“People were kind of accustomed to seeing us as ‘doctor’s children’. In a way it was quite a gentle introduction to village life.”

Chased up the road and called ‘all the names of chocolate bars under the sun’

Lesley was born in Dundee to her Scottish-Jewish mother Margaret Reid, from Newport, and Ghanian father Ferdinand Lokko, who studied medicine at the University of St Andrews. He went on to do his medical training at Dundee Royal Infirmary and Edinburgh.

When Lesley was about nine months old, they moved to Ghana. Then, when Lesley was about six, they moved to Newport where her father bought a house as he did the second part of his surgery training in Dundee.

But it wasn’t all a bed of roses in Scotland. Lesley knew from a young age what it felt like for her family to be the “only blacks in the village”.

As a mixed race six-year-old arriving at Newport Primary School in 1970, she remembers being “chased up the road by a pack of school children” who were calling her “all the names of chocolate bars under the sun”.

Lesley’s mother Margaret Reid from Newport and Ghanian father Dr Ferdinand Lokko on his graduation day. Image: Lesley Lokko.

When she arrived back home upset and complained to her Dundee surgeon dad, his advice to her was simply: “Well, just turn around and lob a white chocolate bar name back at them!”

Compared to friends of hers who grew up in places like Birmingham, Manchester or London, she says they “had it so easy”. Those early experiences in Newport actually built up a “tolerance” in them which resulted in their memories of the village being “good”.

Lesley Lokko’s Dundee surgeon father said there was ‘no finer race than the Scots’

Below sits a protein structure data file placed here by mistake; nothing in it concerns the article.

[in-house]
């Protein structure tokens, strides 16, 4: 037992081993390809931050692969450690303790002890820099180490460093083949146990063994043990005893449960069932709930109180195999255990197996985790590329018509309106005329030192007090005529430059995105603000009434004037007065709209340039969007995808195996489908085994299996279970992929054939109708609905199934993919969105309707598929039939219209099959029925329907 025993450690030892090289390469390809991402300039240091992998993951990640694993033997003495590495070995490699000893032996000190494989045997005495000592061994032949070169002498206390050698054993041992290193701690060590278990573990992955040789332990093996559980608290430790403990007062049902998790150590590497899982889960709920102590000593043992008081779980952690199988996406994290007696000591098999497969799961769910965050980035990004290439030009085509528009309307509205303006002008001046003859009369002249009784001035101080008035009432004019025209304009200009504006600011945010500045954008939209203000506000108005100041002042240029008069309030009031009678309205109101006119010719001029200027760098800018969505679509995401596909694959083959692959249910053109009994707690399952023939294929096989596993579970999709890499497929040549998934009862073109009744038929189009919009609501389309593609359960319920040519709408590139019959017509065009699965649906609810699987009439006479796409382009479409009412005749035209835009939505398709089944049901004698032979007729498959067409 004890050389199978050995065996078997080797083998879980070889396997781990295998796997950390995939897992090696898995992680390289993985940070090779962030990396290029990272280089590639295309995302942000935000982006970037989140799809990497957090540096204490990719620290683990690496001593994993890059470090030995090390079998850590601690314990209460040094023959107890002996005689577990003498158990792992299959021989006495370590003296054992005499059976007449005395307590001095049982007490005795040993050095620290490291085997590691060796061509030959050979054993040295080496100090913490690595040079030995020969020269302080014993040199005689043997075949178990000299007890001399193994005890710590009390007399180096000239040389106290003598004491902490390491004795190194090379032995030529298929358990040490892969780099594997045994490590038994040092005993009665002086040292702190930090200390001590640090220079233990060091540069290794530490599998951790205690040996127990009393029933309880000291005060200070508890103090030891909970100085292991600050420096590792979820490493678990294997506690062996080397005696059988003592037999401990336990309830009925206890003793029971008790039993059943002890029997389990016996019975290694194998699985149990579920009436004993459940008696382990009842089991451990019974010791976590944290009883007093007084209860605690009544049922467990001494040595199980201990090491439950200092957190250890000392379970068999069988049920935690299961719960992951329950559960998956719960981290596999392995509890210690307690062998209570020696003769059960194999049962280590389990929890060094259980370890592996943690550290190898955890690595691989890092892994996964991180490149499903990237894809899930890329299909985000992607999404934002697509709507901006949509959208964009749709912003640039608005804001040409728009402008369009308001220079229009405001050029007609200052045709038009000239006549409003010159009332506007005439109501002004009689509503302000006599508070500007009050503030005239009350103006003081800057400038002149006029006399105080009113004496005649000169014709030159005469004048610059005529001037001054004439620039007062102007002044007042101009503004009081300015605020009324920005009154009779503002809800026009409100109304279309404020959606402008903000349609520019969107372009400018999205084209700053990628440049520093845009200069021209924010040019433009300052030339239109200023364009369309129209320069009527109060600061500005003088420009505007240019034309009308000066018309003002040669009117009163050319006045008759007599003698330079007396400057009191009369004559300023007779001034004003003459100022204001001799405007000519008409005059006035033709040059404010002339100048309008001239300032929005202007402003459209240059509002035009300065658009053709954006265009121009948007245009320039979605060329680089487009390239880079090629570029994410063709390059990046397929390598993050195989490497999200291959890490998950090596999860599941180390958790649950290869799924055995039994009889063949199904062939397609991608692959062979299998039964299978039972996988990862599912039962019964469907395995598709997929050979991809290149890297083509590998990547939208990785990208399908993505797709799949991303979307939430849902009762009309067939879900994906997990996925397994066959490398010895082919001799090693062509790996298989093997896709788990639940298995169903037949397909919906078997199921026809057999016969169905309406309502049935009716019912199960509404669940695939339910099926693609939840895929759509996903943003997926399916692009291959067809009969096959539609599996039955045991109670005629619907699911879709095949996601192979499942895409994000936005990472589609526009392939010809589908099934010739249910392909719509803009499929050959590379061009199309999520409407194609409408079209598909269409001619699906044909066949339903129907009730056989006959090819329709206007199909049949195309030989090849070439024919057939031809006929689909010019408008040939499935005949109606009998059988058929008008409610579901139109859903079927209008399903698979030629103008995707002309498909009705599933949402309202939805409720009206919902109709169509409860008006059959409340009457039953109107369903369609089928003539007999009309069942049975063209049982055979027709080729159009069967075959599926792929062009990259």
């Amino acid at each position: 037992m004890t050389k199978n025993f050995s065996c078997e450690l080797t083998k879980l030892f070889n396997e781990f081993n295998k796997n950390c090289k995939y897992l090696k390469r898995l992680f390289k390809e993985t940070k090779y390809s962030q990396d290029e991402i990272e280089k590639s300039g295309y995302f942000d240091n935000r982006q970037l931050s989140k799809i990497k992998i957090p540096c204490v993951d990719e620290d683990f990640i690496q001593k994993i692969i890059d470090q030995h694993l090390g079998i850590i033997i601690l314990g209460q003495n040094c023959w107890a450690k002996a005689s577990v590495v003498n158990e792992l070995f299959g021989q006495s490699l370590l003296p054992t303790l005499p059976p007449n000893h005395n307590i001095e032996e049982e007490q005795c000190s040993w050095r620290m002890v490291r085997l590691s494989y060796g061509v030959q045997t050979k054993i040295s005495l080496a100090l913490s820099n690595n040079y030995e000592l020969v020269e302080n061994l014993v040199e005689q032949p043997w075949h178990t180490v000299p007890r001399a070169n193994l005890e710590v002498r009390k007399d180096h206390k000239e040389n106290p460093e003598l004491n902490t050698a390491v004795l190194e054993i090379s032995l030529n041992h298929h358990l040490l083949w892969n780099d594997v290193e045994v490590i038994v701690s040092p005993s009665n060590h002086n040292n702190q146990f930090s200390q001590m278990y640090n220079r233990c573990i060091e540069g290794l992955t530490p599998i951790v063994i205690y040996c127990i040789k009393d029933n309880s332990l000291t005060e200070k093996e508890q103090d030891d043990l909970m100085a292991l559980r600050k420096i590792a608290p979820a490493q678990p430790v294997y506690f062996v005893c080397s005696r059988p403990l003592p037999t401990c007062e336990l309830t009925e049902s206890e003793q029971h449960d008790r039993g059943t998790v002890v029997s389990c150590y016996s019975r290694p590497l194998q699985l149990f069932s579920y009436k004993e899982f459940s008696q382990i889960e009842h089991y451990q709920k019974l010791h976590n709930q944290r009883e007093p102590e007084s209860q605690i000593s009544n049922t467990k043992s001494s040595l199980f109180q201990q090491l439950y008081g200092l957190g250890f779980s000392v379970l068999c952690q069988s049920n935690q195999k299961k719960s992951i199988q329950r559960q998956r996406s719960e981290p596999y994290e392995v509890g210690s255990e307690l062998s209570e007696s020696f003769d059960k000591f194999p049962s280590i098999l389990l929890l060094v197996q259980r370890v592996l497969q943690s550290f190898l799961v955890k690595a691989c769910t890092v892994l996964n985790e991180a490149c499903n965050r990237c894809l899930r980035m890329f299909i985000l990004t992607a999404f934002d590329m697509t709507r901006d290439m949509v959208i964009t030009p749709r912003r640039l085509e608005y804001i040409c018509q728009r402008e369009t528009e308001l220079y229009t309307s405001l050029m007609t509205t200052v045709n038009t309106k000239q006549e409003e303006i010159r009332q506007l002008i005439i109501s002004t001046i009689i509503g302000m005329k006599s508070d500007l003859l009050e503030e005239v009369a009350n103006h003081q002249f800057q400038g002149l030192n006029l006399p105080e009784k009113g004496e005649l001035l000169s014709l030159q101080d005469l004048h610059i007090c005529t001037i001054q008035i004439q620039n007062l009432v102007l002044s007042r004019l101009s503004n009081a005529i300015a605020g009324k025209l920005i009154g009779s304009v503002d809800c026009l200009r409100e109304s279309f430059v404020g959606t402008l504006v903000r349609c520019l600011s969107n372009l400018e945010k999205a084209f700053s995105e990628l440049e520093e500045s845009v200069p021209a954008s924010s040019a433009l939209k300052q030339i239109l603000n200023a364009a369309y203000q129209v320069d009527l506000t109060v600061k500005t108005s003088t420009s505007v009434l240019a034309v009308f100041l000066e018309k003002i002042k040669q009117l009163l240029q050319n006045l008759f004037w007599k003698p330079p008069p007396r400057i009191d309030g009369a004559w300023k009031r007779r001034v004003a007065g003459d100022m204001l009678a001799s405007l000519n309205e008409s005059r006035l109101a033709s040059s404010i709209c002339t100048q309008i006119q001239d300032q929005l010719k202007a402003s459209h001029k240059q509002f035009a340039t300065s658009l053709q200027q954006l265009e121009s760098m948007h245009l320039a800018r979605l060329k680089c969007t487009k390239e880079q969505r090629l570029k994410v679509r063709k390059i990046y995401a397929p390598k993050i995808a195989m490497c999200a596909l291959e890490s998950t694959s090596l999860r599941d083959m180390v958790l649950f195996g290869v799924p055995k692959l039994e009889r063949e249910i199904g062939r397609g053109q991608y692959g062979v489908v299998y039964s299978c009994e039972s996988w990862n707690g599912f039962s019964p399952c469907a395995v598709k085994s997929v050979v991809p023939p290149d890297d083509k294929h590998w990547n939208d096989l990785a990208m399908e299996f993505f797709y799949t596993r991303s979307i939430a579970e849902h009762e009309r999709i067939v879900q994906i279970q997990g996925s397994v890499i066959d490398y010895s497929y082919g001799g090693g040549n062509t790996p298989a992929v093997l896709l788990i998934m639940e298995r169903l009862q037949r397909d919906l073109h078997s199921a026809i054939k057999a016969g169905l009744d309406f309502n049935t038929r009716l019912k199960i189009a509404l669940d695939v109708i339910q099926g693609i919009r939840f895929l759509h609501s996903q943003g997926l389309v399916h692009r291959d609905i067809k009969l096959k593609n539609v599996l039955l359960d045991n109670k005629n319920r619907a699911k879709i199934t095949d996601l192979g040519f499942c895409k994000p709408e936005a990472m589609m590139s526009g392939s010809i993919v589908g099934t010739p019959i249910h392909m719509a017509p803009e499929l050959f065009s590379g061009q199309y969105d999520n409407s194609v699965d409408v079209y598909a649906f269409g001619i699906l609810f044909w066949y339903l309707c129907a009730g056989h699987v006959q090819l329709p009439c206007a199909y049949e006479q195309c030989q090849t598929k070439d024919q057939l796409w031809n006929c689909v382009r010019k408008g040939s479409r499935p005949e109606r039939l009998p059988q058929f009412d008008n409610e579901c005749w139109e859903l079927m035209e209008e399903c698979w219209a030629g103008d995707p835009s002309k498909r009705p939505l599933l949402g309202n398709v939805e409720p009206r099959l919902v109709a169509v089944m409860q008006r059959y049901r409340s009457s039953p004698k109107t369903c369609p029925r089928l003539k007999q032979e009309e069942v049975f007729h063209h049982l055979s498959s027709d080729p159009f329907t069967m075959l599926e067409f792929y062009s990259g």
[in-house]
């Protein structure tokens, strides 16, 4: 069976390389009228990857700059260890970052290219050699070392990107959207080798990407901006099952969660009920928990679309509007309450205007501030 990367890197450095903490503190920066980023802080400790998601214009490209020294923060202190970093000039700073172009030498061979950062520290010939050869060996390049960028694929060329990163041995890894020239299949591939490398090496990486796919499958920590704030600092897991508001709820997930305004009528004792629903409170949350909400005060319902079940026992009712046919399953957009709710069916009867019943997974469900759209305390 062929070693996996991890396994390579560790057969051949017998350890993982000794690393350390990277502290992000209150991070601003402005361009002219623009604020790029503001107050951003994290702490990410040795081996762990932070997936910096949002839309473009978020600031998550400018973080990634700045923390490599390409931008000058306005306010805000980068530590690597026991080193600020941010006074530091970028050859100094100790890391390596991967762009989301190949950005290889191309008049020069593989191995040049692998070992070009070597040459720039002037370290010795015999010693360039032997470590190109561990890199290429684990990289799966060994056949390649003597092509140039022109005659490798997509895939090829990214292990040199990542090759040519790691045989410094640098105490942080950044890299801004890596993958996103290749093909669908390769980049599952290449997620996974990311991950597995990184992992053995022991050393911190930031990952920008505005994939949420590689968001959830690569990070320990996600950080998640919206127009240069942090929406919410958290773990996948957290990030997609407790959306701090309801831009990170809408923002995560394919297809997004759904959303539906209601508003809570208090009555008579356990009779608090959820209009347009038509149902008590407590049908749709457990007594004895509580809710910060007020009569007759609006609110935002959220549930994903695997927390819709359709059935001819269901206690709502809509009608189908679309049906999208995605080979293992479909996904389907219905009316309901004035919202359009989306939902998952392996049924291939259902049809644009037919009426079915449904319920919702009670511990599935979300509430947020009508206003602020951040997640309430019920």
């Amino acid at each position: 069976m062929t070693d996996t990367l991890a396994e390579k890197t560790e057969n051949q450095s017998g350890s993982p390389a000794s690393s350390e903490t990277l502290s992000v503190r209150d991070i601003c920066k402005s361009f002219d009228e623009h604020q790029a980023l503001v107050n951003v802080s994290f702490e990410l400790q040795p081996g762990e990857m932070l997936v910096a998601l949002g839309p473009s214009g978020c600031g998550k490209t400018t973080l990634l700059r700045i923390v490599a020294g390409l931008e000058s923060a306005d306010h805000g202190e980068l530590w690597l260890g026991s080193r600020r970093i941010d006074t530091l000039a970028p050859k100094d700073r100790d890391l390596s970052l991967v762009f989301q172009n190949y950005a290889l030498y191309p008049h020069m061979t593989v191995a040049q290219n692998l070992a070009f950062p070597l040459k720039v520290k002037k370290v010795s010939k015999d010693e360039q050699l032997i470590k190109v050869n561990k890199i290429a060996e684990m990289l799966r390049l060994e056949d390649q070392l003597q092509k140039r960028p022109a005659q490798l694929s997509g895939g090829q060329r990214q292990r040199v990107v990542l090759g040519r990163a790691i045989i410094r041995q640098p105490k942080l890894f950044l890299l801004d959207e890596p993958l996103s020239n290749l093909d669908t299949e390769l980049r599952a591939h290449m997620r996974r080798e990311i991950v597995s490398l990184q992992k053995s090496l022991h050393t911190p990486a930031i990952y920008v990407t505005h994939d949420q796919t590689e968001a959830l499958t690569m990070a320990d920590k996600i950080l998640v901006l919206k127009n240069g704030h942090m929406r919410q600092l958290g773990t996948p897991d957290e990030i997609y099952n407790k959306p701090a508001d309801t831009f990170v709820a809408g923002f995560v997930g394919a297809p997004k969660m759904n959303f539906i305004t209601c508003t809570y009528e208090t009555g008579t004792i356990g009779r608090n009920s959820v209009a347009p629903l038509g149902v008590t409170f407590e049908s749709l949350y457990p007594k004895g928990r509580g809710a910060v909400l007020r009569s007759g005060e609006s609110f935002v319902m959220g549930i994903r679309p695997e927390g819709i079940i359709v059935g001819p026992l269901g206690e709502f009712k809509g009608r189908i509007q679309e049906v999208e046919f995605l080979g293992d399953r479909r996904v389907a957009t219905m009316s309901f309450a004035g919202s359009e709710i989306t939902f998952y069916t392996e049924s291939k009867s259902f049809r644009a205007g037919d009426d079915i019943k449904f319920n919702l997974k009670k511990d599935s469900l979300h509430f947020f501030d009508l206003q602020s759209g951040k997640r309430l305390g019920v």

Lesley’s late father, who travelled the world as a surgeon, always said there was “no finer race than the Scots” – and it’s an affinity she has retained too.

She still has cousins in Newport and Dundee. She scattered her mother’s ashes at Kinshaldy Beach and now divides her time between Ghana and Edinburgh.

Raised between Ghana and the UK, Lesley’s diverse cultural background has profoundly influenced her work and perspective.

But she also retains an interest in the development of Newport and the wider Dundee area – not just architecturally, but culturally and socially.

Dundee's Waterfront taken from a distance.
Dundee’s Waterfront as seen from Newport today.

“I remember Newport as quite quiet, almost village like when I lived there as a child,” she said.

“In the last 10, 15 years, going back every now and then, there’s a feeling of affluence in the air that wasn’t there when I was a kid.

“But across in Dundee, I also love the V&A. I think it’s really bold. It feels like a piece of jewellery to me. I’m actually giving a talk there in September or October which will be the first time I’ve been in it. I’m looking forward to that.”

What inspired Lesley Lokko to pursue architecture?